Advantage Industrial Systems, LLC v. Aleris Rolled Products, Inc. et al

Filing 66

MEMORANDUM OPINION AND ORDER Signed by Chief Judge Joseph H. McKinley, Jr. on 3/6/2018 finding as moot 24 Motion to Dismiss the Original Complaint; granting 21 Motion to Stay and Compel Mediation (litigation is stayed for 60 days); denying 40 Motion to Dismiss Amended Complaint. cc: Counsel, HBB(JM)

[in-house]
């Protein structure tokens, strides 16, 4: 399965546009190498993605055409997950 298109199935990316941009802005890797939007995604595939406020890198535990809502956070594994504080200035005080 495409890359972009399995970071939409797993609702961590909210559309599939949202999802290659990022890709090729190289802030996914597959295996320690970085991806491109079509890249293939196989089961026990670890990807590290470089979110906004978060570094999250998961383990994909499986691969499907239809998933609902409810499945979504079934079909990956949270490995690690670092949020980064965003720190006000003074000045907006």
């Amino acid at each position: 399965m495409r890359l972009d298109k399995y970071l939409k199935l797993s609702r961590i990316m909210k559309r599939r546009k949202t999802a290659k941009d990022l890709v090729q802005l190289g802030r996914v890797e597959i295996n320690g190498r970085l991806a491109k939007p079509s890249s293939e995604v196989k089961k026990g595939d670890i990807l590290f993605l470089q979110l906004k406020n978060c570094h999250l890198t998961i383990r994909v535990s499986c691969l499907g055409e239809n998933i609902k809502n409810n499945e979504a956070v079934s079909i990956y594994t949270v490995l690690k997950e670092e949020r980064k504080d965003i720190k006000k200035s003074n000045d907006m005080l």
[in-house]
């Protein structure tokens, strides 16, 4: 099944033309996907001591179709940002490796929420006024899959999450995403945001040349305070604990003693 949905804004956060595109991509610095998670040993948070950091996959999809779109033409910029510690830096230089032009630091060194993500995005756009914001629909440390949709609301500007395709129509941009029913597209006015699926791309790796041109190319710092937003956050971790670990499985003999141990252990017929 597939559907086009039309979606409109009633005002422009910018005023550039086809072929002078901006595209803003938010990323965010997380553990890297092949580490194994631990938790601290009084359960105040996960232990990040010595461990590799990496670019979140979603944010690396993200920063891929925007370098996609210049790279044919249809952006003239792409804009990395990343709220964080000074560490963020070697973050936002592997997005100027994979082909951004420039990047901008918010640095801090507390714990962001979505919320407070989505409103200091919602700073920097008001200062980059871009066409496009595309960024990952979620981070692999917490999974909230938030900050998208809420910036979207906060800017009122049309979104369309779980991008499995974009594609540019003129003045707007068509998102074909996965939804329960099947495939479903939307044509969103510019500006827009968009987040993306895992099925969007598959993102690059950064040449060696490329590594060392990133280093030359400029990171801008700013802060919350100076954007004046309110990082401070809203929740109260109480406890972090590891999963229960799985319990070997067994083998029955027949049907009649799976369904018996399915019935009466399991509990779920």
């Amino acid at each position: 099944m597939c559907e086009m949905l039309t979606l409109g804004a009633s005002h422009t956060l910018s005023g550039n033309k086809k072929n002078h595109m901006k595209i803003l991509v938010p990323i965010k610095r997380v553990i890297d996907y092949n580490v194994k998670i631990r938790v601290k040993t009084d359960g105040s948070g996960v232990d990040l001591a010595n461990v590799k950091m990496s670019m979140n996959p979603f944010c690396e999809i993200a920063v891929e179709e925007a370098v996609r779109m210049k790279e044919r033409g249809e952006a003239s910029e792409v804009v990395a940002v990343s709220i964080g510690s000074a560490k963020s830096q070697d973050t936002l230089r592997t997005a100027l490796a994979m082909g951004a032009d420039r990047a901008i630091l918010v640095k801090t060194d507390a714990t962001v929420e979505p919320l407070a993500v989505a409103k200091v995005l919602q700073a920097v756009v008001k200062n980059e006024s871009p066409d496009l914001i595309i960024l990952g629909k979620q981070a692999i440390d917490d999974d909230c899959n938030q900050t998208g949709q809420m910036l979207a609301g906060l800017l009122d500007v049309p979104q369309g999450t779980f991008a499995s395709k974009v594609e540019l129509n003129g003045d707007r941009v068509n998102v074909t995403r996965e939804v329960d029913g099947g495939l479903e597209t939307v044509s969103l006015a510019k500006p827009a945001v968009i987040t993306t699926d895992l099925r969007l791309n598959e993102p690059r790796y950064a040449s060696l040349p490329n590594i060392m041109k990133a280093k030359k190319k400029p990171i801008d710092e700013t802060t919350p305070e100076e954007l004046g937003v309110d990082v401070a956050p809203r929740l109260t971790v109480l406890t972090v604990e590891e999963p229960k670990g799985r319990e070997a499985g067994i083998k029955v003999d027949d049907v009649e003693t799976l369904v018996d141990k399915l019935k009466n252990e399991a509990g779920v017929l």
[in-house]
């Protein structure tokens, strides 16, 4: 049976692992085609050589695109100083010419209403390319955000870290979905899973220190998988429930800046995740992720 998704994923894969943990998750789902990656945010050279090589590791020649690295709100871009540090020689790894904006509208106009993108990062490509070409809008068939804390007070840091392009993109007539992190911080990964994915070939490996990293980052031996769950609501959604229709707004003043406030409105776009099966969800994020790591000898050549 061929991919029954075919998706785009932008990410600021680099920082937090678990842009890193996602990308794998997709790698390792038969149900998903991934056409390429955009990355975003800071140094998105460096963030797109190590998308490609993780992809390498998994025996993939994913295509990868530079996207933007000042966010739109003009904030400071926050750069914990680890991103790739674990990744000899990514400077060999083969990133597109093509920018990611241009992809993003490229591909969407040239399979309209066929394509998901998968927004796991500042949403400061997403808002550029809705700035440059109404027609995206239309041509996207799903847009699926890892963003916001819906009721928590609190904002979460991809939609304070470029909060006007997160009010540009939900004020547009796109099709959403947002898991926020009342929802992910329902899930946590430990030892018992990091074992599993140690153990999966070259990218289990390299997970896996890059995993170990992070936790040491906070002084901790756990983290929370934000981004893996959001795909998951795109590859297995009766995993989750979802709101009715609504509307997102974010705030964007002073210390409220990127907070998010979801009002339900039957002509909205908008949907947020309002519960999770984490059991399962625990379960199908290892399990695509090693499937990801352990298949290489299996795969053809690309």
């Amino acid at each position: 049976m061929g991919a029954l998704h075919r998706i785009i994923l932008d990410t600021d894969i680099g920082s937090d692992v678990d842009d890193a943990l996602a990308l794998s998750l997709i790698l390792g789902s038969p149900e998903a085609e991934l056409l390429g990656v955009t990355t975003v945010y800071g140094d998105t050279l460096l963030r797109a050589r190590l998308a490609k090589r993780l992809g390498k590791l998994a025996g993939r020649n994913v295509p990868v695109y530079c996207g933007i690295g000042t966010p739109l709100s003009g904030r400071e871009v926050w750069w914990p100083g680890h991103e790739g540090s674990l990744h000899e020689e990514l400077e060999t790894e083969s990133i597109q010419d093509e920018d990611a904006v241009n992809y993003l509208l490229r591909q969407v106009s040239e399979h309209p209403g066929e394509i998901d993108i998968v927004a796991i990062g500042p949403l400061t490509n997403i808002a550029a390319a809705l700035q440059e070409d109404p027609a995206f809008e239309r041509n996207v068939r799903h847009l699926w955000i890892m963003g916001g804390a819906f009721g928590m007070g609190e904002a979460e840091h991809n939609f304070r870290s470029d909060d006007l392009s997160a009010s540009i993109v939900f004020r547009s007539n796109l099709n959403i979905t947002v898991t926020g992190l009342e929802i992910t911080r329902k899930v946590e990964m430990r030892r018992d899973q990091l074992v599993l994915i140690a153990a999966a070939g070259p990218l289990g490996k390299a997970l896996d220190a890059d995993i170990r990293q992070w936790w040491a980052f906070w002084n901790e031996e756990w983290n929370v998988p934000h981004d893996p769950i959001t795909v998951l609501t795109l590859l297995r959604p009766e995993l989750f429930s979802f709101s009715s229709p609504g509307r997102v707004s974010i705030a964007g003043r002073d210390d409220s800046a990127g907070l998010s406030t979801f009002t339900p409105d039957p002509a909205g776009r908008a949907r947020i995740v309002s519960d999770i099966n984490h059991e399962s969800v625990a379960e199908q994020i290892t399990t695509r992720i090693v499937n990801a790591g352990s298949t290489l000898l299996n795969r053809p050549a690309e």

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UNITED STATES DISTRICT COURT WESTERN DISTRICT OF KENTUCKY OWENSBORO DIVISION CIVIL ACTION NO: 4:17-CV-00109 ADVANTAGE INDUSTRIAL SYSTEMS, LLC PLAINTIFF V. ALERIS ROLLED PRODUCTS, INC., et al. DEFENDANTS MEMORANDUM OPINION AND ORDER This matter is before the Court on Aleris Rolled Products’ Motion to Dismiss the Original Complaint [DN 24], Motion to Stay and Compel Mediation [DN 21], and Motion to Dismiss the Amended Complaint [DN 40]. Fully briefed, these matters are ripe for decision. I. BACKGROUND In October 2015, Plaintiff Advantage Industrial Systems, LLC (“AIS”) and Defendant Aleris Rolled Products, Inc. (“Aleris”) entered into a contract whereby Aleris would compensate AIS for work performed on property owned by Aleris in Lewisport, Kentucky. As part of the expansion of an existing rolling mill plant, AIS was hired to install equipment for two Continuous Annealing Lines with Pre-Treatment (“CALP”) lines. AIS claims that it performed all of its obligations under the contract and now has filed this lawsuit claiming that Aleris failed to pay $1,518.610.79 owed from the project. At this stage of the litigation, much of the disagreement between these parties concerns a mandatory mediation provision within the contract. The contract specifies, “Claims, disputes, or other matters in controversy arising out of or related to the Contract . . . . shall be subject to mediation as a condition precedent to binding dispute resolution.” (Contract [DN 1-1] at 51.) “Litigation in a court of competent jurisdiction” was the selected method of dispute resolution. (Id. at 5.) Further instructions regarding mediation are also included: The parties shall endeavor to resolve their Claims by mediation which, unless the parties mutually agree otherwise, shall be administered by the American Administration Association . . . . A request for mediation shall be made in writing, delivered to the other party to the Contract, and filed with the person or entity administering the mediation. The request may be made concurrently with the filing of binding dispute resolution proceedings but, in such event, mediation shall proceed in advance of binding dispute resolution proceedings, which shall be stayed pending mediation for a period of 60 days from the date of filing, unless stayed for a longer period by agreement of the parties or court order. (Id. at 51). In accordance with the contract, AIS filed a request for mediation on March 15, 2017. (Resp. at 3.) The parties scheduled mediation proceedings through the American Arbitration Association (“AAA”) and selected Gerry Stovall to serve as the mediator. Although mediation was scheduled to take place in August 2017, proceedings were postponed. No mediation has taken place to date, however a recent filing indicates it is schedule for March 14, 2018. Instead, AIS filed this lawsuit on August 25, 2017 and then filed an Amended Complaint on November 14, 2017. In the Amended Complaint, AIS names Defendant Aleris, as well as Louisville General Contracting, LLC (“LGC”) and Valley Electrical Consolidated, Inc., n.k.a. VEC, Inc. (“VEC”). Although the Amended Complaint only alleges wrongdoing by Aleris, AIS also brought LGC and VEC into the lawsuit because they also worked on the CALP line project in Lewisport. According to the AIS, LGC and VEC “may be claiming an interest in the Property and Project, and should therefore, be required to appear in this action and assert any and all claims, if any, they have or be forever barred.” (Amend. Compl. [DN 1] ¶ 106.) VEC has filed a counterclaim against AIS and a crossclaim against Aleris. Defendant Aleris filed two motions in response to AIS’ Original Complaint. First, a Motion to Dismiss [DN 21] based on alleged deficiencies in the Complaint and, in the alternative, a Motion to Stay and Compel Mediation [DN 24] based on the terms of the contract 2 and the discretion of the Court. Before the Court could decide on either of these motions, AIS filed its Amended Complaint and Aleris filed a Motion to Dismiss the Amended Complaint [DN 40]. The Court will view each of these motions in turn. II. MOTION TO DISMISS THE AMENDED COMPLAINT There are currently two motions filed by Aleris attempting to dismiss the claims of AIS. First, the Motion to Dismiss [DN 24] that Aleris filed after AIS’s Original Complaint. Because Plaintiff AIS has filed an Amended Complaint since that Motion to Dismiss was submitted, Aleris’ Original Motion to Dismiss will be deemed MOOT. Instead, this Court will rule on Aleris’ Motion to Dismiss the Amended Complaint [DN 40]. In its Motion to Dismiss the Amended Complaint, Aleris argues the Complaint should fail based on Federal Rule of Civil Procedure 9(c) because AIS does not allege that it has complied with all conditions precedent to the institution of this litigation. Rule 9(c) sets forth special pleading requirements related to conditions precedent. According to Aleris, “[A]s a precondition to any form of binding dispute resolution, the parties are required to complete mediation before an AAA-qualified mediator, in the city of Lewisport, Kentucky.” (Mot. to Dismiss Amend. Compl. [DN 40] at 8.) Aleris argues that because the Complaint does not allege that this condition precedent has been satisfied, the Compliant is deficient under Rule 9(c). Aleris is correct that the contract includes a mandatory mediation provision. Section 15.3 states, “Claims, disputes, or other matters in controversy arising out of or related to the Contract . . . . shall be subject to mediation as a condition precedent to binding dispute resolution.” (Contract [DN 1-1] at 51.) However, despite the use of the phrase, the mediation requirement is not a condition precedent to AIS’s right to sue under the contract. Rather, the contract makes clear that it is not necessary that mediation occur before litigation is filed. “[A request for 3 mediation] may be made concurrently with the filing of binding dispute resolution proceedings but, in such event, mediation shall proceed in advance of binding dispute resolution proceedings.” (Id.) Therefore, although the contract contemplates that mediation will take place before litigation proceedings, it is not required that this condition be satisfied before a complaint is filed. Since mediation is not a condition precedent to filing litigation, the Complaint is not subjected to the heightened pleading requirements of Rule 9(c) and this Aleris’ Motion to Dismiss the Amended Complaint is DENIED. III. MOTION FOR STAY TO COMPEL MEDIATION In the alternative, Defendant Aleris asks that the case be stayed and the parties be allowed to participate in mediation. According to Aleris, a stay is mandatory under the terms of the contract and within the discretion of the Court to grant. It requests a stay for a period of 90 days. AIS responds, claiming that it has tried to no avail to mediate with Aleris for many months now and Aleris has purposely delayed. For this reason, AIS asks that it be excused from compliance with the mediation provision as “mediation attempts to date have proved futile.” (Resp. to Mot. to Dismiss and Mot. to Stay Case and Compel Mediation [DN 28] at 5.) However, if a stay is entered, AIS asks that the stay be for no more than 30 days. According to the Terms and Conditions, mediation is required. Further, the agreement itself gives instructions about the timing of mediation and binding dispute resolution: [A request for mediation] may be made concurrently with the filing of binding dispute resolution proceedings but, in such event, mediation shall proceed in advance of binding dispute resolution proceedings, which shall be stayed pending the mediation for a period of 60 days from the filing, unless stayed for a longer period by agreement of the parties or court order. (Contract [DN 1-1] at 51.) 4 The Motion to Stay and Compel Mediation is GRANTED. The Court finds that, in accordance with the provisions of the contract, this litigation should be stayed for 60 days in order to give the parties an opportunity to engage in mediation. During that time, the parties are to engage in mediation with their agreed upon mediator. Further, pursuant to the request of AIS, Magistrate Judge Brennenstuhl will oversee the mediation process, and if it is declared an impasse sooner than the expiration of 60 days, Magistrate Judge Brennenstuhl may lift the stay if appropriate. IV. CONCLUSION For the reasons set forth above, IT IS HEREBY ORDERED that Aleris’ Motion to Dismiss the Original Complaint is MOOT, Aleris’ Motion to Stay and Compel Mediation is GRANTED, and Aleris’ Motion to Dismiss the Amended Complaint is DENIED. March 6, 2018 cc: counsel of record Magistrate Judge H. Brent Brennenstuhl 5